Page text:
“You have to figure out what you’re going to say in conference to a greater extent, to get it across simply,” Breyer said. “You have to be flexible, hear other people, and be prepared to modify your views. But that doesn’t mean (going in with) a blank mind.”

Breyer has tried to minimize the politics of a 6-3, conservative-liberal bench in these especially polarized times. A lengthy speech he gave at Harvard Law School last April has been turned into a book that will be published in September entitled, “The Authority of the Court and the Peril of Politics.”

The court’s six conservatives are Republican appointees who often vote together, as they did recently to curtail the reach of the 1965 Voting Rights Act, diminish union power to organize on agricultural land and restrict regulation of big political donors. The three liberals, all Democratic appointees and including Breyer, dissented forcefully.

Yet Breyer has long adopted a mindset of common ground and often remarks that he considers dissents “a failure.” At the court, he is known for trying to build consensus and over the past decade the pair on the left most likely to try to compromise with the right wing have been Breyer, appointed by President Bill Clinton in 1994, and Justice Elena Kagan, a 2010 appointee of President Barack Obama.

Summer retreat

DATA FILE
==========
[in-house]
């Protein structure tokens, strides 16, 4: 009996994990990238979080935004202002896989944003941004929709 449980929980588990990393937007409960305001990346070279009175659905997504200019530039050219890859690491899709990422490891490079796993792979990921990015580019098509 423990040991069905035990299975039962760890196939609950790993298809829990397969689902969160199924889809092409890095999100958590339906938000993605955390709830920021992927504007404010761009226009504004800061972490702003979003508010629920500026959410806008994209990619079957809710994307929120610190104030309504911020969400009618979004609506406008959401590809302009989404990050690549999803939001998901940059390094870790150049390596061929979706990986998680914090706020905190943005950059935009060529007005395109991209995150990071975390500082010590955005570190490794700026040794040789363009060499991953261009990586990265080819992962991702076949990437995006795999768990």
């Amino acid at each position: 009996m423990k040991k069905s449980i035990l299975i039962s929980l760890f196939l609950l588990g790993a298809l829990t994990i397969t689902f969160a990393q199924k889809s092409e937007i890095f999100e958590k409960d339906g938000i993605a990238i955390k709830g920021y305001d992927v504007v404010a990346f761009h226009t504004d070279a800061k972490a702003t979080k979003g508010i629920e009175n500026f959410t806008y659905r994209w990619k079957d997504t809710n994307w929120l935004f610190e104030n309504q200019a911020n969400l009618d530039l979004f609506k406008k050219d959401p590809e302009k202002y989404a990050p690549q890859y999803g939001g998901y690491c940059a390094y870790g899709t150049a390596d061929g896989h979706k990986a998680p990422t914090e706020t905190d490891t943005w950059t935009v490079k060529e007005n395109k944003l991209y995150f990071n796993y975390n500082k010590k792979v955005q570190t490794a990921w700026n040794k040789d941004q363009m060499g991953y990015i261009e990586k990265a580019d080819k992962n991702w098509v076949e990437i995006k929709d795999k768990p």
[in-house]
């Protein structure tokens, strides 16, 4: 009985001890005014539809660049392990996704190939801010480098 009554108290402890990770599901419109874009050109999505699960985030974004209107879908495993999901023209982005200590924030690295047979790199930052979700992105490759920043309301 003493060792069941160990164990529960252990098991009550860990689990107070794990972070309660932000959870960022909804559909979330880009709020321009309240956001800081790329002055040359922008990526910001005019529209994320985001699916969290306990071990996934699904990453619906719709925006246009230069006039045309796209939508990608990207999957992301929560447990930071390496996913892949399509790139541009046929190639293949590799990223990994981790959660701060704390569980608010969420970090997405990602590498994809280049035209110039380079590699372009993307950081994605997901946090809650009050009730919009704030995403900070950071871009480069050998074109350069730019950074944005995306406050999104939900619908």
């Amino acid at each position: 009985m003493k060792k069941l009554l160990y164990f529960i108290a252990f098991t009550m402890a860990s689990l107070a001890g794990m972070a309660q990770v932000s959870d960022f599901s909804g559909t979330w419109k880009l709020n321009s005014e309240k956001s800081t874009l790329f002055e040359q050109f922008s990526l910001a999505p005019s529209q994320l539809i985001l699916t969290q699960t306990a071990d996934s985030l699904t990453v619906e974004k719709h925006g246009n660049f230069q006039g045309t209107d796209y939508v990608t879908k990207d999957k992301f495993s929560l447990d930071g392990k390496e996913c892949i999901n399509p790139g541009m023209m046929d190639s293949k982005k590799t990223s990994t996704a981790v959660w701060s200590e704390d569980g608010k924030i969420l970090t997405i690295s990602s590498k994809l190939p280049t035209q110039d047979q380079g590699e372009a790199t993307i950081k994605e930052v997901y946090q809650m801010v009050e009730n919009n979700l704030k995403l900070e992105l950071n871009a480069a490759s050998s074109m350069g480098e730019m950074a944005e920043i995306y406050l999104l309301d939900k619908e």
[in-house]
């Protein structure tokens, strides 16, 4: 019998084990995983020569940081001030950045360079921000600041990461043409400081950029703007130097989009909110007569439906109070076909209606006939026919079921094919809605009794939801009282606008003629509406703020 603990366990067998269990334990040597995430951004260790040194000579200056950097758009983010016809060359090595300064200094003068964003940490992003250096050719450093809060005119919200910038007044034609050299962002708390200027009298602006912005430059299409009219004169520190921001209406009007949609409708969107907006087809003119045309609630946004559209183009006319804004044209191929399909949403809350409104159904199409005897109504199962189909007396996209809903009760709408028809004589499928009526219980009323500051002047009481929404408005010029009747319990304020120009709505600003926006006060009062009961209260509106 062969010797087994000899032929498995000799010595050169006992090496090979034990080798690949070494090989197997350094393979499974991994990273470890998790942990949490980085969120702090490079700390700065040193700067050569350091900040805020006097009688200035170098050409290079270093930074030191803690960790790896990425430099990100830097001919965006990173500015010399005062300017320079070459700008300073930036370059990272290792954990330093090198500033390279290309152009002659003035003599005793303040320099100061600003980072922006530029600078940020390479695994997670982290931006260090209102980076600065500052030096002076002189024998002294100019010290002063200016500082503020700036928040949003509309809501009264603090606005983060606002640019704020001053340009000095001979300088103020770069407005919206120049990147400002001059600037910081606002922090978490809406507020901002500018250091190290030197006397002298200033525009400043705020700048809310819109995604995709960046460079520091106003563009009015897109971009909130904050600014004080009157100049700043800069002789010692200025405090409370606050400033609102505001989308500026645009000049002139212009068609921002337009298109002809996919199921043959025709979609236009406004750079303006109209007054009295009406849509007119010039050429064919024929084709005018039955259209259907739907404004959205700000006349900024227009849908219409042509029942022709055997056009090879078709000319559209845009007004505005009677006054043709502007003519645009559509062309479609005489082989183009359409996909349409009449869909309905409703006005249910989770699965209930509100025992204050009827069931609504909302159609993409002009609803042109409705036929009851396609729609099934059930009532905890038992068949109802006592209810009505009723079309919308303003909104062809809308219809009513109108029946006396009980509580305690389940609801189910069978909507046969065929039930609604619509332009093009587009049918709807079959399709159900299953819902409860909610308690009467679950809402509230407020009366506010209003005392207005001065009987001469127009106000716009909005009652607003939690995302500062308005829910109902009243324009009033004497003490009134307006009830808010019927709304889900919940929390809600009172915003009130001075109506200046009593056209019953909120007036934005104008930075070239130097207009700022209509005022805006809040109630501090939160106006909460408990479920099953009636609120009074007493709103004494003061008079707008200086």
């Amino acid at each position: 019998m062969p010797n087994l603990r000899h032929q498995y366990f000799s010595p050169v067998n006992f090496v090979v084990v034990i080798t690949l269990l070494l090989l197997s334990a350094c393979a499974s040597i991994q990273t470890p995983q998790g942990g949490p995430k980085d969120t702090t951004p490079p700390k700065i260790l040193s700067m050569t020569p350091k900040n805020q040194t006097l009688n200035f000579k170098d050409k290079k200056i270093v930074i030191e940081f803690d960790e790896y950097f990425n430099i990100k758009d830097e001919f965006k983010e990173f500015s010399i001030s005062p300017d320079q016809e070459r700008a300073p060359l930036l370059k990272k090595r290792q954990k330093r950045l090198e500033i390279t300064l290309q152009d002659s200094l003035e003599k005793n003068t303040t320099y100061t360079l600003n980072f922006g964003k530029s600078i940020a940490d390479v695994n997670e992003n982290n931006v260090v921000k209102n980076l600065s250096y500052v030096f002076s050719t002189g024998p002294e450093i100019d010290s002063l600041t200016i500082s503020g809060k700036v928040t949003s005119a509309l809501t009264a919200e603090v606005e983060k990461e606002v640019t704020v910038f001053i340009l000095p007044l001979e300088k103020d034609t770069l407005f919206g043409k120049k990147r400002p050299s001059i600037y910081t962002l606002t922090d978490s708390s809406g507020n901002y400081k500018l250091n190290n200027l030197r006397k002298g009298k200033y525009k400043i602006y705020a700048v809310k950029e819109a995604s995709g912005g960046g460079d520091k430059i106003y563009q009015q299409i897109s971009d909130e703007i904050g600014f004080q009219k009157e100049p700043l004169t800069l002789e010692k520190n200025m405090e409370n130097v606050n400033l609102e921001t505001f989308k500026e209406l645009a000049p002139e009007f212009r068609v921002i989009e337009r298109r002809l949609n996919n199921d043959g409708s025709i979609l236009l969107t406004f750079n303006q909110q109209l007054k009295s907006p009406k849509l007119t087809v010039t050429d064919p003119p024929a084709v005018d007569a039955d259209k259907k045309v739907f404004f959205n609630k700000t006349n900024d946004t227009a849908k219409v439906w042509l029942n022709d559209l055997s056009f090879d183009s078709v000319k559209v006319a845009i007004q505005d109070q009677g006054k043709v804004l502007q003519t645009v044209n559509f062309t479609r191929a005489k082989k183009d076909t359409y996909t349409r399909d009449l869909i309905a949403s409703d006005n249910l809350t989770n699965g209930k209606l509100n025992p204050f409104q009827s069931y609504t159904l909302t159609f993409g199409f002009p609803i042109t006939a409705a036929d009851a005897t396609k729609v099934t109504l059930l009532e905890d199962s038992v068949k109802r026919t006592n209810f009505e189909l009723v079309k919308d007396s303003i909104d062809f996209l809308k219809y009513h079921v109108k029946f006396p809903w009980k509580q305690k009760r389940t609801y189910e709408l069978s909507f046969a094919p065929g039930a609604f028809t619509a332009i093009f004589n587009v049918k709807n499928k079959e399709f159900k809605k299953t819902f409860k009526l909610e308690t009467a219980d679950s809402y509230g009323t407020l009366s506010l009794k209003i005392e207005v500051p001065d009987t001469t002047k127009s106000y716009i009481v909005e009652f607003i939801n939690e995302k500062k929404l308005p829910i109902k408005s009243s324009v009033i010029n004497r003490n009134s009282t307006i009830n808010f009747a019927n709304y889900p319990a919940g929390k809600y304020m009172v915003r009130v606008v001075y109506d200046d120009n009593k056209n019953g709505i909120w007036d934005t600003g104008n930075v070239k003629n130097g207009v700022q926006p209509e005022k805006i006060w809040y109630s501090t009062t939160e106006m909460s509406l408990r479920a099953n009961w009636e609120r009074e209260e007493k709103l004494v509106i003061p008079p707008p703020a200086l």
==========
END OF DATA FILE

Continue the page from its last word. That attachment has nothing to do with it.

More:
New Hampshire’s towering trees and cool temperatures have offered Breyer and his family a summer retreat for decades. His children and grandchildren still regularly visit the family cabin, and earlier this week the justice, his wife, Joanna, and two grandsons were among the families featured in a story in The Valley News about a tree-identification excursion at the nearby Blow-Me-Down Farm in Cornish.

On Wednesday in Plainfield, a rural village of just over 2,000 people, Breyer appeared relaxed. Shed of the black robe, he wore khaki shorts, a short-sleeved blue and orange striped shirt and sandals. Still, he remained a cautious conversationalist, declining to speak of the court’s confidential deliberations.

Liberals beyond the court praise his record but, as they did of Ginsburg for years, say he should make way for a new justice, particularly while Biden has a Democratic Senate.

John Roberts takes aim at the Voting Rights Act and political money disclosures, again

Unlike when Ginsburg died and the 5-4 conservative-dominated court transformed to a 6-3 bench, a new Biden appointee would not change the current ideological split.